Public protests have forced two London boroughs to halt road closure trials after just one day.
Tower Hamlets cut short an eight-day trial on three roads while Newham called a stop to a six-month trial on one road.
A Tower Hamlets spokesman told LTT: “There was a small minority of people vociferously objecting to the trial and some staff on site did feel intimidated by their actions.” Taxi and private hire drivers were among the objectors, he said.
The Tower Hamlets trial on Antill Road, Coborn Road and Tredegar Road formed part of the Transport for London-funded Liveable Neighbourhoods scheme to transform Bow town centre, including cutting through-traffic on some roads.
“With any traffic management scheme, it is never possible to predict vehicle movements with 100 per cent accuracy. Inconvenience to drivers is inevitable with any similar scheme but we want to mitigate the impact on residents, most of whom do not drive,” the spokesman said.
“We appreciate access for businesses and vulnerable residents is important while discouraging motorists from using residential roads as rat-runs to avoid the A-roads controlled by TfL.”
The council said it had been carrying out engagement across Bow since April. “We started with a blank canvas, asking people to tell us what they saw as issues about the streets in Bow.
“Many residents engaged with this process and told us they wanted to see less traffic rat-running through the area, so we drew up some ideas and put a few out to test as a trial. We also distributed leaflets to market traders, briefed schools, and held a drop-in explanatory session.”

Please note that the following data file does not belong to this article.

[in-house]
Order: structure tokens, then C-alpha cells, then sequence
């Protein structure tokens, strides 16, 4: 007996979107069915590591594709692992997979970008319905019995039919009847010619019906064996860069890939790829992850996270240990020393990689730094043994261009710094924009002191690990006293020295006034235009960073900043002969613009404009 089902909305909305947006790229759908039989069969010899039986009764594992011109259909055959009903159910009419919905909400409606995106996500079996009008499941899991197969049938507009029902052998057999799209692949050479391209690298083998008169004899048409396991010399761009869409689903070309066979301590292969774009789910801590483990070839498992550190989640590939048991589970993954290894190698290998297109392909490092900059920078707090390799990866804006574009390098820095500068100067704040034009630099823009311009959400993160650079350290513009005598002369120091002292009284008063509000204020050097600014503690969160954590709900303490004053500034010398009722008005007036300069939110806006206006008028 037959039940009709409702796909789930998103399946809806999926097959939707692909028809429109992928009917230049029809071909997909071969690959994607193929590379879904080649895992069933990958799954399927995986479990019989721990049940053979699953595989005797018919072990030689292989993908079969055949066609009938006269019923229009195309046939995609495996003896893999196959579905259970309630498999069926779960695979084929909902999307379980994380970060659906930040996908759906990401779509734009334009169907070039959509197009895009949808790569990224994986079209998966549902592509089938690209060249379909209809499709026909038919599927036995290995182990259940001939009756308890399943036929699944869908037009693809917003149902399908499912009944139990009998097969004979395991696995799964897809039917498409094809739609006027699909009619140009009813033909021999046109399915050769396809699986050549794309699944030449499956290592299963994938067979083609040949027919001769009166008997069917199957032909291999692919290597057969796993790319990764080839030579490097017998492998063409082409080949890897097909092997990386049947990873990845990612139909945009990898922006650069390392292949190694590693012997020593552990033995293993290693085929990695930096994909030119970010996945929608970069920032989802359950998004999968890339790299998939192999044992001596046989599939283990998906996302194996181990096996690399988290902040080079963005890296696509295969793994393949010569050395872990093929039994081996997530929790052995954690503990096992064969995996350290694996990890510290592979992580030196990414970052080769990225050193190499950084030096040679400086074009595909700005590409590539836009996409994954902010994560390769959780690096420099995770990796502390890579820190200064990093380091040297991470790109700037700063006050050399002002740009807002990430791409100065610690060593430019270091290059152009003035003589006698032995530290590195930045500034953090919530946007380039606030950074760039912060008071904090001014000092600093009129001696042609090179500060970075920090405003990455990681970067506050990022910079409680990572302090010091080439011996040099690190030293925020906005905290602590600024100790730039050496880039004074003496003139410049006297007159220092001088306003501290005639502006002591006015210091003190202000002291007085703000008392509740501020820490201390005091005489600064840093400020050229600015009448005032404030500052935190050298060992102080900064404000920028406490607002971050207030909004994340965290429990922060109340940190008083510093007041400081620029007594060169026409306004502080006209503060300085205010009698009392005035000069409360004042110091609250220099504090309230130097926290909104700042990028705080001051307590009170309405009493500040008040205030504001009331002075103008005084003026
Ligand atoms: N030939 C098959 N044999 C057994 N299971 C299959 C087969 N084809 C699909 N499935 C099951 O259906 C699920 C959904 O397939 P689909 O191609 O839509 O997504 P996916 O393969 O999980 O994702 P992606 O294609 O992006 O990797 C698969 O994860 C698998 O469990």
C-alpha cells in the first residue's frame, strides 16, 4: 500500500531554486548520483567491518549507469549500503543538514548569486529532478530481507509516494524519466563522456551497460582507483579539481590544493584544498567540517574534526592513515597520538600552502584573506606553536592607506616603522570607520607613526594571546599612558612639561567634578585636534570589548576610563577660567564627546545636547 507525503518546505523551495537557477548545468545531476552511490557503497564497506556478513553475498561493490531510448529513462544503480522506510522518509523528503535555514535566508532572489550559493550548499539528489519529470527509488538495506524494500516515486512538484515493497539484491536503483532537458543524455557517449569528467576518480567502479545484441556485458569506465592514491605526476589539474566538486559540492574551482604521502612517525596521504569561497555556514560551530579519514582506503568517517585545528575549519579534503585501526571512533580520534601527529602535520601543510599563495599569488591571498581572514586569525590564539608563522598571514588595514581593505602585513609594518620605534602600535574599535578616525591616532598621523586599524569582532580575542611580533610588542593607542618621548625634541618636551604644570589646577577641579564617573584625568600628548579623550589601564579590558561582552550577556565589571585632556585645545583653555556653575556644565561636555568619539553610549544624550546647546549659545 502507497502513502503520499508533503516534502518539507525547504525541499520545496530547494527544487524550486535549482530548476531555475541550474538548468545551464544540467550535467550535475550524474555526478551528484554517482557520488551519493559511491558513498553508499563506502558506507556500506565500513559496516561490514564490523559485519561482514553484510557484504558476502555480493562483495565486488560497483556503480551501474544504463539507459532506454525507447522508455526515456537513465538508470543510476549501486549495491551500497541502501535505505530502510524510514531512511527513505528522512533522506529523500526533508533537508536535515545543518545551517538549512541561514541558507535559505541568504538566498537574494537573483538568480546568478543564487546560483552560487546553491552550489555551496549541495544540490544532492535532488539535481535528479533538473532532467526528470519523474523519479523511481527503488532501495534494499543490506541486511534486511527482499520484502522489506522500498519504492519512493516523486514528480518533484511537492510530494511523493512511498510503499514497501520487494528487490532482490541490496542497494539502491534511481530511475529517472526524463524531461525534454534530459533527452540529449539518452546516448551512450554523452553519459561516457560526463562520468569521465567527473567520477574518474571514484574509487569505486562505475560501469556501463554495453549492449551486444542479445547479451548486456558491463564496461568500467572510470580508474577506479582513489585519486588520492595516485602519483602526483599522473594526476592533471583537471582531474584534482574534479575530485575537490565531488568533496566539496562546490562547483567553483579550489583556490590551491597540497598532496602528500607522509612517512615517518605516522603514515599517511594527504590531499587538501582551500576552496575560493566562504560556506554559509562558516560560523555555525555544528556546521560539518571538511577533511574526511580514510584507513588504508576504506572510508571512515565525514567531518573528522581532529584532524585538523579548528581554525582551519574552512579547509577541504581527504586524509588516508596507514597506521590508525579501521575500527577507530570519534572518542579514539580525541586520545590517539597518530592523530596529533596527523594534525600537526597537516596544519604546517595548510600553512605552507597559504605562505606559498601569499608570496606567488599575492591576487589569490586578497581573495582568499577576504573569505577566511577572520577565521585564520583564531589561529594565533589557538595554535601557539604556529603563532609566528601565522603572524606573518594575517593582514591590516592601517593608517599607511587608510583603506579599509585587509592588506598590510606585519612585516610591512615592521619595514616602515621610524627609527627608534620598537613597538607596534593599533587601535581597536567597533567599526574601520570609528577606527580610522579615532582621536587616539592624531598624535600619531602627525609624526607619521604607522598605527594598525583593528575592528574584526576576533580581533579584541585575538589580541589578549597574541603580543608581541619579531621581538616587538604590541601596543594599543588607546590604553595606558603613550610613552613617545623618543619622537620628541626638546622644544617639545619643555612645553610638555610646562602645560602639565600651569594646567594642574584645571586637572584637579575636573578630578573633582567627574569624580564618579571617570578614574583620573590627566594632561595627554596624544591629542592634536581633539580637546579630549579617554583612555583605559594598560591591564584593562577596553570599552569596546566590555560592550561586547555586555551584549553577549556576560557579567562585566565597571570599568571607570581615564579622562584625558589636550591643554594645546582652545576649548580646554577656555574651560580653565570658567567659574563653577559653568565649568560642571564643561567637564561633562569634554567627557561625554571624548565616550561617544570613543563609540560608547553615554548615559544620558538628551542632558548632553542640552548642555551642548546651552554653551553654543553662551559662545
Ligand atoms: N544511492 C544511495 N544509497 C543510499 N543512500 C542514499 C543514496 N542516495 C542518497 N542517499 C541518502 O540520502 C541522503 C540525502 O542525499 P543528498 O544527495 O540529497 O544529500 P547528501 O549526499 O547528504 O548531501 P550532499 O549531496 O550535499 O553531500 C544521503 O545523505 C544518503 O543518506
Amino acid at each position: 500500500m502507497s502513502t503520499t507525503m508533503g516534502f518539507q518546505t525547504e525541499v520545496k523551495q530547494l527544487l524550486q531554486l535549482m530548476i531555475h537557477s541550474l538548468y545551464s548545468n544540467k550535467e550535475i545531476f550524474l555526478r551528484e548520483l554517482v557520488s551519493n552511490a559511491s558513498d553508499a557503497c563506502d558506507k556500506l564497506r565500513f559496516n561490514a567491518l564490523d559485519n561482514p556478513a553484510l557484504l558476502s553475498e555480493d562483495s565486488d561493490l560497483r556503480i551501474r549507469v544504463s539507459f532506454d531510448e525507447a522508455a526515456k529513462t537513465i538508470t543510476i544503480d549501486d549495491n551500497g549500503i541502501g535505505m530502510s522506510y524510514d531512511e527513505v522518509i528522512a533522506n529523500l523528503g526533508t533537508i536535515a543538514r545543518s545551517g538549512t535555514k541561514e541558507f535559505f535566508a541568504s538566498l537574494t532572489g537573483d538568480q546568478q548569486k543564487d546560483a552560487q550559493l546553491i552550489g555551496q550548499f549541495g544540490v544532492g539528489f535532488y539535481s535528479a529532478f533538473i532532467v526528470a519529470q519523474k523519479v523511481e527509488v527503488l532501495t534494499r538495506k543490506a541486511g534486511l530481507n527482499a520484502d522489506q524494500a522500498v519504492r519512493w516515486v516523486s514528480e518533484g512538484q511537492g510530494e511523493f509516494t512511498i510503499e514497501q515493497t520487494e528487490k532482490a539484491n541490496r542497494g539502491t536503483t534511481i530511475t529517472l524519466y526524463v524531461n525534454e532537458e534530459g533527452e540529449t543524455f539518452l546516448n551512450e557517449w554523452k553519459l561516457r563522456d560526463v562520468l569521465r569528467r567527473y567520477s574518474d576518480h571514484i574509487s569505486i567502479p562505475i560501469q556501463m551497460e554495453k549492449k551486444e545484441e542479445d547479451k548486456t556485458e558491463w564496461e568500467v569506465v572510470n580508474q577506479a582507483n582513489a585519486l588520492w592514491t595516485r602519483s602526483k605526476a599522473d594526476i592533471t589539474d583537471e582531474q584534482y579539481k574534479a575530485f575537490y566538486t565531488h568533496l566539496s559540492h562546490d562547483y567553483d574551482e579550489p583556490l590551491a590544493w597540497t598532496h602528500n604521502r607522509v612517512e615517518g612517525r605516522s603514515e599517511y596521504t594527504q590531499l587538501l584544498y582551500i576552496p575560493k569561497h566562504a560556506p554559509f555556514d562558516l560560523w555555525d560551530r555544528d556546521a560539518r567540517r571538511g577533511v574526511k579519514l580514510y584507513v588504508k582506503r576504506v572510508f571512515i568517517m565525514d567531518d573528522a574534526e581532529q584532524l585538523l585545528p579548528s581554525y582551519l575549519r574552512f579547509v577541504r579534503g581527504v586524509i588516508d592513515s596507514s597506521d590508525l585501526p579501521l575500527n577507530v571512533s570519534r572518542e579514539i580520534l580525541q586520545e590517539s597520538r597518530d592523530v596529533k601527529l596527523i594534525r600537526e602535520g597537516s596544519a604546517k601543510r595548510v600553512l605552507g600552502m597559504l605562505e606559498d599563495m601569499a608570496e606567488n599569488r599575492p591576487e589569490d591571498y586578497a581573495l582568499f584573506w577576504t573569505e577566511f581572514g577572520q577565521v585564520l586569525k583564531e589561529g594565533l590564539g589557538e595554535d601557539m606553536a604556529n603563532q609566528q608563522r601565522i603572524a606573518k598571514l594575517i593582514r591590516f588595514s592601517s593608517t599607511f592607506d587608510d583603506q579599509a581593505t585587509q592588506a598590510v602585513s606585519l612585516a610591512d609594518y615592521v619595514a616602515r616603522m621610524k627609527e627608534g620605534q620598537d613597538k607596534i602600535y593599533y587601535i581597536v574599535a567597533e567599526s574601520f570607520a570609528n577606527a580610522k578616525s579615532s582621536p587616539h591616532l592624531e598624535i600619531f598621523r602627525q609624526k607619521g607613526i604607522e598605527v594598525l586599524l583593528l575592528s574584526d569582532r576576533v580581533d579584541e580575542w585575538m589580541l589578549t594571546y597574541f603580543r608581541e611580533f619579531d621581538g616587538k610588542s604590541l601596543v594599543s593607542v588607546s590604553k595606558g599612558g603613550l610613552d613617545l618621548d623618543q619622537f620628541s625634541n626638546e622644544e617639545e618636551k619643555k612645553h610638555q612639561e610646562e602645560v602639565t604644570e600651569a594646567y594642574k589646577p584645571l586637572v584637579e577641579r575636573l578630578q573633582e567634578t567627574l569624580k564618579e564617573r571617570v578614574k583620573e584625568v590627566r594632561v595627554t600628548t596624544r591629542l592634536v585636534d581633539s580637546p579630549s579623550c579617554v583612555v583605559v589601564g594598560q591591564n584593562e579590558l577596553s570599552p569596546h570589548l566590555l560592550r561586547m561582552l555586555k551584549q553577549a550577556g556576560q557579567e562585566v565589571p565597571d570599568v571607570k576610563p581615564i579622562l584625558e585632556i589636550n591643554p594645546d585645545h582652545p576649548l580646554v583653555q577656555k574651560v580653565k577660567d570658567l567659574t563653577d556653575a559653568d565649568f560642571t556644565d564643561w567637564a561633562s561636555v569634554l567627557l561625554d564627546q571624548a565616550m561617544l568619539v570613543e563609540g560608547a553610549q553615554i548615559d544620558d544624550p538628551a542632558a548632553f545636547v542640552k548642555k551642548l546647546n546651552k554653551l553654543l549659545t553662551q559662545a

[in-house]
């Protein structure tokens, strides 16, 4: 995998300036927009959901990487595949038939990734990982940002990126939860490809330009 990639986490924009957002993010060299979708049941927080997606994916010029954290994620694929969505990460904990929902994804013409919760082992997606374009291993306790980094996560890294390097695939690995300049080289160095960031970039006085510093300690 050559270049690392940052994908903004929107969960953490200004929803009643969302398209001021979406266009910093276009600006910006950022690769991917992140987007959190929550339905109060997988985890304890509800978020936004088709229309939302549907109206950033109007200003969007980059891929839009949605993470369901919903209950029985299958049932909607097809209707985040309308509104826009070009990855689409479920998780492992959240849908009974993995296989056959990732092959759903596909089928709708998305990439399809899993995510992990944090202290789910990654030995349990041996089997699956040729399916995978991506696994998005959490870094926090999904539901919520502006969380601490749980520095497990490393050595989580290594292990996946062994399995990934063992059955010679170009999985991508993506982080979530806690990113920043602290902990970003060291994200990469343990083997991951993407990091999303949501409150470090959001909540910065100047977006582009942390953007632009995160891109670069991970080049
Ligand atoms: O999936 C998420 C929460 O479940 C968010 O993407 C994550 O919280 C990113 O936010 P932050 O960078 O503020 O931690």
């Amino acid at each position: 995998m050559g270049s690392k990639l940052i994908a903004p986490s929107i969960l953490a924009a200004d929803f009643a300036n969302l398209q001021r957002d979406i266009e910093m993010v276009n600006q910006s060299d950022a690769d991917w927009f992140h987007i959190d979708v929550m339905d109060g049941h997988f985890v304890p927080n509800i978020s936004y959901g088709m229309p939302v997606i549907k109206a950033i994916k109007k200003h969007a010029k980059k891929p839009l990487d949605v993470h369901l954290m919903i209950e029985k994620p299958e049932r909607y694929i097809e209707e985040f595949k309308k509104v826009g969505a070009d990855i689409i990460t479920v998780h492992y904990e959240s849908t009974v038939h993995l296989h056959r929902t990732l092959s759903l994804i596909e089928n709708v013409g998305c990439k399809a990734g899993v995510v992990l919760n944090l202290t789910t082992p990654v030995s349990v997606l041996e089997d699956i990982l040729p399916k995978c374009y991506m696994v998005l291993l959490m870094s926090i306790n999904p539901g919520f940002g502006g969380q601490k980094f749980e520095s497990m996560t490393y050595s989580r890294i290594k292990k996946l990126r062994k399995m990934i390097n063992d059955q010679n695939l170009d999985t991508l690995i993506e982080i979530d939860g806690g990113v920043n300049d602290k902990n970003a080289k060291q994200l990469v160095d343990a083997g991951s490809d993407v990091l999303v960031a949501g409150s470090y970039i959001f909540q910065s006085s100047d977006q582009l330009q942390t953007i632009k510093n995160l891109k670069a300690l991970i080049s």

The borough will speak to residents in the coming months to co-design a revised scheme in 2020, said the spokesman.
In Newham, a borough-funded trial road closure on Browning Road railway bridge ended prematurely after local people staged a demonstration, holding up “we want justice” and “we won’t be silent” placards.
Newham staged the trial as part of plans to reduce traffic volumes on local streets between Warwick Road, Browning Road and Sibley Grove. The closure was halted “pending a review based on the views of the local residents north of the bridge”, said a council spokeswoman.
“Residents north of the bridge felt their views were not sufficiently considered and that’s being addressed during the pause period. The scheme, which would have closed the road to all but Browning Road residents and emergency services for a trial period, will now be re-assessed.”
A TfL spokeswoman told LTT: “Early engagement is vital for each Liveable Neighbourhood scheme and can involve short trials, which help boroughs understand public sentiment before consultation. These are transformative schemes, which involve reducing traffic, so it is very important that local communities are engaged with the plans and have time to adjust to them.”
Simon Munk, infrastructure campaigner at the London Cycling Campaign, told LTT: “Newham and Tower Hamlets are among the London councils that have declared climate emergencies. If they think we are facing a climate crisis then why are they delaying these schemes? These changes need to be made rapidly.”
He said traffic reduction schemes were always opposed by a “small and very vocal percentage of the population, who are scared of change”. The Browning Road protest involved around 60 people, he estimated. “Should a small group of people have the power to overturn a scheme that will result in the overall reduction in motor traffic?”
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